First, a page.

President Donald Trump has officially proclaimed March 2017 as Irish American Heritage Month. Women around the world have officially proclaimed March 8 as an international strike, and Irish women are on-board in a continued effort to repeal the 8th Amendment that bans abortion in Ireland.
Just last week 800 babies were found buried, abandoned in an unmarked grave in Tuam. And on March 17, 2017, the world will celebrate Ireland. Mixed messages much?
Are we to feel proud of being Irish this month? What does an endorsement from Trump say about our country? What does the continuous lack of respect for women’s rights say about our government?
What does the remains of 800 babies say about our history, our heritage, or moral and religious background? What does the fact that, across the globe, millions of people will be getting blackout drunk in our honor say about us? Not to mention that this year, the blessed/cursed day falls on a Friday so New York City will undergo a weekend of total carnage. God save us all.
Two marches, during March, only nine days apart, will represent such conflicting views of our country that it’s hard to know where to stand on being Irish -- especially on being Irish in America. On March 8, Irish women will gather outside the Irish Consulate on Park Avenue to protest the ongoing refusal of the Irish government to call a referendum on the 8th Amendment, before joining the international women’s strike throughout the city.
Nine days later, the same streets will be filled with green, white and gold in celebration of our loved little island. Rivers will be dyed green, songs will be sang, and every second person will have a pint of the black stuff in hand. Can we do a total 180 in just nine days?
I think it’s fair to say that being Irish right now is a difficult and confusing time for Irish women, and for those of us who depend on Ireland’s strong relationship with America for our livelihood. If that connection were to go away, if that bridge were to burn -- how many of us would have to go home?
Reading the official White House statement declaring March as the official Irish-American Heritage Month, this line in particular struck me: “Over generations, millions of Irish have crossed the ocean in search of the American Dream, and their contributions continue to enrich our country today.”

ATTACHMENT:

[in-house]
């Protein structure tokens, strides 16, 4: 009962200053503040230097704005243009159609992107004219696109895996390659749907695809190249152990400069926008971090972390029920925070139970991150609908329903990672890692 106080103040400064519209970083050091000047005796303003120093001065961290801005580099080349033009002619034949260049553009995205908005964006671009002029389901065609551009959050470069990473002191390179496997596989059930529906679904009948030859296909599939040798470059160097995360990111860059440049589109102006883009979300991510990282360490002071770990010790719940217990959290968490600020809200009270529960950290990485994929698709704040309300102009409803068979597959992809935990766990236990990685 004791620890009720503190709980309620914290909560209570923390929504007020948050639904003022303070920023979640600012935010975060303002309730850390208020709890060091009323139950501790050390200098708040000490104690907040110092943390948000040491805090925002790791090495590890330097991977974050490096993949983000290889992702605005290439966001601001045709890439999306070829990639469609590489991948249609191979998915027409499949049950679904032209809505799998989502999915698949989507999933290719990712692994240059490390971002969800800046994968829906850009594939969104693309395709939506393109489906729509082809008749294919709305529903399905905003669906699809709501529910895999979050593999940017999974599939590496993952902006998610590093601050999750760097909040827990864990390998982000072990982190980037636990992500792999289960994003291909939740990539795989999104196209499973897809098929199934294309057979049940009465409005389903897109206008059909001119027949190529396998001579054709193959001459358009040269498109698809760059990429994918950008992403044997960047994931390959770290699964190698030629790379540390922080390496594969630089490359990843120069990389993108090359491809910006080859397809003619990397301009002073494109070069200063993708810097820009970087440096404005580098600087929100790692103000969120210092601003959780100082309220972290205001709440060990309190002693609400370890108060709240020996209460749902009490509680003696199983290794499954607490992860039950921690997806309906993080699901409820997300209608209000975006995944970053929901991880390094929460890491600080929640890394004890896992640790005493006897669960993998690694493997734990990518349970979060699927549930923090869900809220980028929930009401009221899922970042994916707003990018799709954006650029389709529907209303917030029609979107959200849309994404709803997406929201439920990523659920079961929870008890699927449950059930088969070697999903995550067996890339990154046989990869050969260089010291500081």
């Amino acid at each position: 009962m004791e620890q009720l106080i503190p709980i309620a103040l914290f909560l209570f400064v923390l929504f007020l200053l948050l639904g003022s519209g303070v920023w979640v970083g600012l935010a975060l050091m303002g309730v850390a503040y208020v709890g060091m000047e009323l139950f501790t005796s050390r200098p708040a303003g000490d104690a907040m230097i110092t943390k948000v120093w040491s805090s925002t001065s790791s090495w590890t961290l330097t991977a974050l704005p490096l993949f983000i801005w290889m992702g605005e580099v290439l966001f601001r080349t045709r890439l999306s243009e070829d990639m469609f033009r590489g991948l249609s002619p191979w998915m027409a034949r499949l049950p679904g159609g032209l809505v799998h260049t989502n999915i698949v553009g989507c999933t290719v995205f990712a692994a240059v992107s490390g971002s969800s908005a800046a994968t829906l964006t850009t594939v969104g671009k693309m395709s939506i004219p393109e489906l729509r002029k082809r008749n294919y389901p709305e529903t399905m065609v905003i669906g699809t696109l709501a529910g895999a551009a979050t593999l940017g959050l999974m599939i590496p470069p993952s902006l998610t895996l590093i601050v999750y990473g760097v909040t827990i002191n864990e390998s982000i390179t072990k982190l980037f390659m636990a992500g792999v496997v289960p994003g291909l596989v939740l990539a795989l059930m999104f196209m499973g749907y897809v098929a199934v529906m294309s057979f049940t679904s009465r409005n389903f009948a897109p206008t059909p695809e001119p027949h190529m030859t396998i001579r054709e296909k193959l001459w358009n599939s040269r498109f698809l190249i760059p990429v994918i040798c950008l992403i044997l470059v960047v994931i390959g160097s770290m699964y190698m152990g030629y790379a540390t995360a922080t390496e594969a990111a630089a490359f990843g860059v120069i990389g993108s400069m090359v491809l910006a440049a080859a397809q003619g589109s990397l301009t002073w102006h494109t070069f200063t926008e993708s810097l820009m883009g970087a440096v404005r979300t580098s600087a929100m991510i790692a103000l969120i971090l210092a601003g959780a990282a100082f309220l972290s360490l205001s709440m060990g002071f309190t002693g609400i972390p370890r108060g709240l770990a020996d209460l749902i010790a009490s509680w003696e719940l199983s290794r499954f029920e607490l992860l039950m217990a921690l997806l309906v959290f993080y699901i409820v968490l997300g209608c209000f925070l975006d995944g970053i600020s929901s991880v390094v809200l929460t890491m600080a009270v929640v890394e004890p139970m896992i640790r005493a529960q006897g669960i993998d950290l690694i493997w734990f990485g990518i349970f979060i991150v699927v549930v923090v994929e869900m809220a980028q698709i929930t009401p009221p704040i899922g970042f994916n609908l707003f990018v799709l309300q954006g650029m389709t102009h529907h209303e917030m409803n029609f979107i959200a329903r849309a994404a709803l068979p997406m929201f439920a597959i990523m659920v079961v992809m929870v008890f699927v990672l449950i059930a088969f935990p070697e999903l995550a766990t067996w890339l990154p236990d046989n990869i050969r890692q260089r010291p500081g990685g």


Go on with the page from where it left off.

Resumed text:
Millions of us. And I know I’m not alone in saying that I am eternally grateful for the opportunities afforded to my generation because of this historical relationship. I also know that I am not alone in wishing that the same welcome was being offered to immigrants now, who are similarly in need of a fresh start, a new home, a better life.
It’s wonderful to feel our country be honored, and recognized for our special contribution to America, but it comes with an inescapable sour taste of guilt, wondering what made us so special. Wondering why people who are similarly struck down by famine and hardships that are no fault of their own be welcomed with open arms like we were.
Perhaps that feeling comes from our ingrained sense of Catholic guilt, only further emphasized by the recent findings at Tuam. I wonder will that even shake the world’s perspective on Ireland, or is that just what the world expects from us now. I wonder if it’s surprising at all.
What comes with that is this fear about speaking up. There have been talks of boycotting the White House celebrations of St. Patrick’s Day on Capitol Hill, but I highly doubt that many will risk rocking the boat and sabotaging our relationship with the free world. Our own taoiseach showed no sign of speaking out against Trump’s immigration ban, but welcomes the acknowledgment of Ireland’s millions of immigrants who have flocked to America building a strong bond that is beneficial to us, and only us.
As a neutral country that underwent 800 years of oppression, are we as weakened by our connection with America now as we have been strengthened by it in our past? It seems that our dependency on this relationship with America has scared us into silence.
I know that for a lot of us with visas on the line, there is a major dependency on this relationship. I’m also aware that there’s a bigger point to be made, and a bigger picture to be seen. I’m just not sure we’re brave enough to see it, to rock the boat even a little. Is that something to be proud of?
Being an Irish person in New York, there is so much to be proud of. Our cultural influence is everywhere, our social influence even more so, and I have yet to meet a single solitary American who has anything but enthusiasm towards Ireland. I have yet to meet a single solitary human who has not enjoyed their time visiting Ireland.
We, as a population of chatty, wild and wonderful creatures have created this international sense of friendly, welcoming love. That is, on a daily basis, something to be very proud of. That’s what the parades are for.
So what are we marching for in this, the most honorable of Marches -- are we protesting on March 8, or celebrating on March 17? These are the questions that I feel we are asking ourselves this month.
I like to think we can do both. I like to think we can be simultaneously proud of the bond that we have tirelessly created and sustained with America, while resisting the push against women’s rights, and human rights from both administrations.
I like to think we can march against those administrations and for our rights on March 8, and march for the people who make this bond between us so great, and celebrate that together on March 17.